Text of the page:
Bureaucracy slowing down SL tourism sector: expert

19 September 2019 12:10 am - 0     - {{hitsCtrl.values.hits}}


  • Asserts entire system isn’t geared to act in crisis situation
  • Says industry nowhere close to recovery
  • Stresses need for a single coherent policy in place
  • Calls for a more focused strategy

By Shabiya Ali Ahlam

Sri Lanka’s tourism sector is acknowledged as one of the highest revenue earners for the economy but poor planning and slow execution by the relevant authorities are observed to be pulling the sector down, implied a senior industry representative. Deliberating on the ‘key’ to unleashing Sri Lanka’s next growth drivers at Sri Lanka Economic Summit 2019, Jetwing Hotels Chairperson Shiromal Cooray shared that a number of unaddressed factors are barriers for the industry to move forward at a faster pace. With the 21/4 Easter Sunday attacks completely changing the manner in which Sri Lanka should approach its tourism marketing efforts, Cooray pointed out that it is unlikely a shift in marketing would take place in the near future.

“The general policy document talks of changes in processes but this bureaucracy, unfortunately isn’t moving fast enough,”said Cooray.

She asserted that the procurement processes and the entire system itself aren’t geared to act in a crisis situation. 

“We had a situation we needed to react fast and we didn’t even have a PR company in place to get some strategy. That is how bad the current scenario is and how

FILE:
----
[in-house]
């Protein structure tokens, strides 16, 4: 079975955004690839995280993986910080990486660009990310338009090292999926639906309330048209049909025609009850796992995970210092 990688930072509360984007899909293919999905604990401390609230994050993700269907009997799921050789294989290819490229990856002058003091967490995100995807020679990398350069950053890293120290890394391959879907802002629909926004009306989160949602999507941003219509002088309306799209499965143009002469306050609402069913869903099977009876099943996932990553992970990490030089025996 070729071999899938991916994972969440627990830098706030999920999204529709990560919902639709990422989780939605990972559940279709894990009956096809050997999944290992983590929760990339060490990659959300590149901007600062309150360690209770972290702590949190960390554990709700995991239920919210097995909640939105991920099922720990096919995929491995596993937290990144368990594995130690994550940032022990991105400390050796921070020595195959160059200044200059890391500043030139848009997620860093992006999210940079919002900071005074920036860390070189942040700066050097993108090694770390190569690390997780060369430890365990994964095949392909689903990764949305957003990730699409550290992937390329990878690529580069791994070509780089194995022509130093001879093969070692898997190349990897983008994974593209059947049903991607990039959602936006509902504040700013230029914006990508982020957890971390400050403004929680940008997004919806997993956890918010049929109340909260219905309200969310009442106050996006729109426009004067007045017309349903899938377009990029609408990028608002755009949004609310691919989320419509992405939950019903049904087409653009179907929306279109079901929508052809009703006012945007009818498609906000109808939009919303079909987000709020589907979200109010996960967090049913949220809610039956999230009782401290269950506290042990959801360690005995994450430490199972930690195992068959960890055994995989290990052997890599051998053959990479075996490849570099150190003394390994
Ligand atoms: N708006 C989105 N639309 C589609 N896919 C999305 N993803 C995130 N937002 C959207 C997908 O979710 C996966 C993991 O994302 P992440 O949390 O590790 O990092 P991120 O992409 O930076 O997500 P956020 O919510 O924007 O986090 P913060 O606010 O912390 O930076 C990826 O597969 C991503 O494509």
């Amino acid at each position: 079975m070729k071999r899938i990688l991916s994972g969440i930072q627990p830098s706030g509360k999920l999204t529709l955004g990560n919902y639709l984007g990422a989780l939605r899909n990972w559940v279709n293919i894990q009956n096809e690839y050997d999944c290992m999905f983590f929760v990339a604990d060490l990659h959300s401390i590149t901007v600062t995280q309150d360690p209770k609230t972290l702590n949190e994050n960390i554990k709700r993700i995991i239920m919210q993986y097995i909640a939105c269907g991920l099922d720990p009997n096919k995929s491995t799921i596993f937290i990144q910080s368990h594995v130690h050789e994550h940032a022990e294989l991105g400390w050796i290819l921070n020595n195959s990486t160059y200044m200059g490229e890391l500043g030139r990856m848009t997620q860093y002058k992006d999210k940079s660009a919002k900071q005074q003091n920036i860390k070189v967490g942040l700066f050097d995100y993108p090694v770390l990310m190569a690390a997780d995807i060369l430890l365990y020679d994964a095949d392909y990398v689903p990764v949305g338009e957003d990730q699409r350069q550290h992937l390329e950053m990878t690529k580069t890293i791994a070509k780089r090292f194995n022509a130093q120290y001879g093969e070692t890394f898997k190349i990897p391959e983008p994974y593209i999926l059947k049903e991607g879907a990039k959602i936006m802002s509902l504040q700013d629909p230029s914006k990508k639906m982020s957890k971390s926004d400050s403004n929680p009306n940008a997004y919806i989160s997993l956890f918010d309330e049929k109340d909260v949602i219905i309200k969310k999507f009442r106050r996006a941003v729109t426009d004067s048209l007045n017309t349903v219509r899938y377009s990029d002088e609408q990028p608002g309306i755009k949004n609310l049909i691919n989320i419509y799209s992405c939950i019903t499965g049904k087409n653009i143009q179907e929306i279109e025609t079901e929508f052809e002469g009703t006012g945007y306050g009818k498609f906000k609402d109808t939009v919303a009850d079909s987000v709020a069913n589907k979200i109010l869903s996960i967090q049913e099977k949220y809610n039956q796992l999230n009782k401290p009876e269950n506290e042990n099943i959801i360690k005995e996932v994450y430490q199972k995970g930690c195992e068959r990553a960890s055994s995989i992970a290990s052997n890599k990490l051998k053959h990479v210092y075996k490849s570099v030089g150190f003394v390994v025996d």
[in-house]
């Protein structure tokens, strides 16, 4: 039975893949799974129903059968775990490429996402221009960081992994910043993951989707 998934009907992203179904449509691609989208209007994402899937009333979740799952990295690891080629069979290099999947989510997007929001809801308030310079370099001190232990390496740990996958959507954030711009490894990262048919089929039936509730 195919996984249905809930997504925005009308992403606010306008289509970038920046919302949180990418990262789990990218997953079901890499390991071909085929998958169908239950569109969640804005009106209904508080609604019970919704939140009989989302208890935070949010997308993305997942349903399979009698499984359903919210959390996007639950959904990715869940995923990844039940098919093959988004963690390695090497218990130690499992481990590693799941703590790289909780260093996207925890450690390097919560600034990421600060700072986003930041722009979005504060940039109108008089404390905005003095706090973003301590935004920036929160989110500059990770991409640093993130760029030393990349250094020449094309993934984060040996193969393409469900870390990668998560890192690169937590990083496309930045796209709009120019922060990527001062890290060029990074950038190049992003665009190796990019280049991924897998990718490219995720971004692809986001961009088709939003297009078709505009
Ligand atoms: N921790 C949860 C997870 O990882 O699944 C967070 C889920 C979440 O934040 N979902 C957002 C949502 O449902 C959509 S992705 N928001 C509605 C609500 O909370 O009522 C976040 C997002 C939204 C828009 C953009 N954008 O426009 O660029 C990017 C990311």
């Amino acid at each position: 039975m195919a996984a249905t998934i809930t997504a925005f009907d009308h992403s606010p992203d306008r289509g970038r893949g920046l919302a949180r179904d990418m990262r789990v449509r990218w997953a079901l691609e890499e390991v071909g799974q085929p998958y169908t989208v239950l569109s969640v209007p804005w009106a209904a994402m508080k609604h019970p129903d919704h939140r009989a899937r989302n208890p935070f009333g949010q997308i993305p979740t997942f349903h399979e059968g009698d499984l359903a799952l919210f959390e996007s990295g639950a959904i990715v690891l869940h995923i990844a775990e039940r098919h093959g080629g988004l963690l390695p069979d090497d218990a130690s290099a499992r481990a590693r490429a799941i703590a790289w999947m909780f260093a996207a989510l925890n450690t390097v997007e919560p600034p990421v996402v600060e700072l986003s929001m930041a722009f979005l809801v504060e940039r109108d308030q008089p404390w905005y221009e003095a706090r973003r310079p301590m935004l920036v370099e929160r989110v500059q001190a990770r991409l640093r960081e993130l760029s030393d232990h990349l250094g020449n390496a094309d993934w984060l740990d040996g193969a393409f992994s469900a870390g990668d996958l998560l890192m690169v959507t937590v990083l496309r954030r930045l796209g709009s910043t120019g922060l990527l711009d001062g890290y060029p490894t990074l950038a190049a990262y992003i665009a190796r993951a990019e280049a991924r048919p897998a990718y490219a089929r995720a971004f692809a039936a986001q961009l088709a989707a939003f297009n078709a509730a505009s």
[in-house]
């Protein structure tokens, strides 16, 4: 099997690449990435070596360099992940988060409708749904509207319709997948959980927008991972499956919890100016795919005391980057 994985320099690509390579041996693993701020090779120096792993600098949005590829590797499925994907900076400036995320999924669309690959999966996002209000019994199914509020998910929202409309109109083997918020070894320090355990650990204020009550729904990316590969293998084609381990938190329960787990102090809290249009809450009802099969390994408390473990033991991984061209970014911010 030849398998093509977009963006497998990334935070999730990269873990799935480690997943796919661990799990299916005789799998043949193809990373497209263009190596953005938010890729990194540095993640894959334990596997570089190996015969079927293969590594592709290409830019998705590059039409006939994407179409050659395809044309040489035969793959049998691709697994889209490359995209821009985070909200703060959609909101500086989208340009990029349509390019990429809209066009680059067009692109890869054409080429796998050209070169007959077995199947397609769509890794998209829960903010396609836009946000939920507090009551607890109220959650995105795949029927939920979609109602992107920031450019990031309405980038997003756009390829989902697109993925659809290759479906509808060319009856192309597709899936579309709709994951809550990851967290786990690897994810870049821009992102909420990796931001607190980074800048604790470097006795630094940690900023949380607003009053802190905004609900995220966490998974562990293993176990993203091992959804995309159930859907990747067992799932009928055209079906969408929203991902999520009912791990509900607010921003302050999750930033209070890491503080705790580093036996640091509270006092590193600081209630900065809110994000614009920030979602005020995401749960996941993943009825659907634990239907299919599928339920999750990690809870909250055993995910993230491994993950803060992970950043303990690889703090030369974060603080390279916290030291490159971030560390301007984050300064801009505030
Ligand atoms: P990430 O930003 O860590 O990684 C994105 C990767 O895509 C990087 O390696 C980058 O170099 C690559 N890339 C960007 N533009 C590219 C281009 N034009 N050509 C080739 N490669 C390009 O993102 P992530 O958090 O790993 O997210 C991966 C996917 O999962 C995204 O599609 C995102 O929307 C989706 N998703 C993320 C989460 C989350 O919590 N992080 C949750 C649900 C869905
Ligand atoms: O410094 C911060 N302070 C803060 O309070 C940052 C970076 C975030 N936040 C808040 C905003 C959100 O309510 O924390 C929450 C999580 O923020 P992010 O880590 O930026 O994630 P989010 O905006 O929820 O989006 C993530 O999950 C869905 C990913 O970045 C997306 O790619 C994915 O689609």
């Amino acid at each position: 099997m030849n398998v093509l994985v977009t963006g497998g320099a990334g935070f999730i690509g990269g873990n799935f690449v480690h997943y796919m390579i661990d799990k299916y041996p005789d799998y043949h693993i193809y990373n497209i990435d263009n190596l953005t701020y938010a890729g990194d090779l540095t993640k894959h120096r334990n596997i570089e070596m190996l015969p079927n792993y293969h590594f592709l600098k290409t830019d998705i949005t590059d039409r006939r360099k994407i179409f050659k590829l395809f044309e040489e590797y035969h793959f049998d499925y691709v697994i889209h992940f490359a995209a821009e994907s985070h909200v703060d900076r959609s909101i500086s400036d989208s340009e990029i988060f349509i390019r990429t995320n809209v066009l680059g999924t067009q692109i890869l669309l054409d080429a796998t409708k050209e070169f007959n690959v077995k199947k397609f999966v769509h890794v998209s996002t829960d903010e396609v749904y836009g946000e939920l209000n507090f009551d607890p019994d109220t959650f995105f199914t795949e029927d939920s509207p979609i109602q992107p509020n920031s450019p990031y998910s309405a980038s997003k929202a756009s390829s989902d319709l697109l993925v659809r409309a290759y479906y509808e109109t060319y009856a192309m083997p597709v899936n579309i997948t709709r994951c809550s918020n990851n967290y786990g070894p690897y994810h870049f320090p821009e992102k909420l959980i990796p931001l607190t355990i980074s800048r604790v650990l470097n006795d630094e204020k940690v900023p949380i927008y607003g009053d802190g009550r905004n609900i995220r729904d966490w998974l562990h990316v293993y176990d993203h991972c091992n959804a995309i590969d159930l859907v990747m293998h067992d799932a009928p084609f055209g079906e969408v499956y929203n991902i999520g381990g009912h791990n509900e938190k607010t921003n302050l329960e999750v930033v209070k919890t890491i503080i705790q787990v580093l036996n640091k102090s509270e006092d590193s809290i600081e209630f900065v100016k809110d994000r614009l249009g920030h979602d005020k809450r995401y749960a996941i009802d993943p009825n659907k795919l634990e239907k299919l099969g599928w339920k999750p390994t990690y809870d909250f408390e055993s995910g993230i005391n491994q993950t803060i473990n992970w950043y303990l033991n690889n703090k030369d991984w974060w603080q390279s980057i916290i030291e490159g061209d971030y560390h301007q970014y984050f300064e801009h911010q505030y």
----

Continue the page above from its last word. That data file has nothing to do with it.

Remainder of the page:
we are operating.” 

“Right now, there are multiple ministries and agencies to go through to get a single project approved and implemented. If we are to leapfrog, I think it is imperative for all of these line ministries and institutions to have a single coherent policy in place,” said Cooray.

The Jetwing chief also pointed out that after the 21/4 incident, the local tourism space is nowhere close to recovering and has not bounced back. However, some sections of the sector claim that speedy recovery is taking place. According to her, only the informal sector has shown some recovery and the formal sector recovery is around
30-40 percent. 

“I don’t think we will see the normal numbers of arrivals before December but maybe after that there would be a gradual pick up. Decline in tourist arrivals reflects low income from the industry as well. We are nowhere close to what it was before the Easter Sunday attacks,” noted Cooray.

While it is expected that a proper recovery would kick off in the following eight to nine months, Cooray stressed that strategy wise, Sri Lanka needs to focus on its unique selling points and look at marketing the same, accordingly. 



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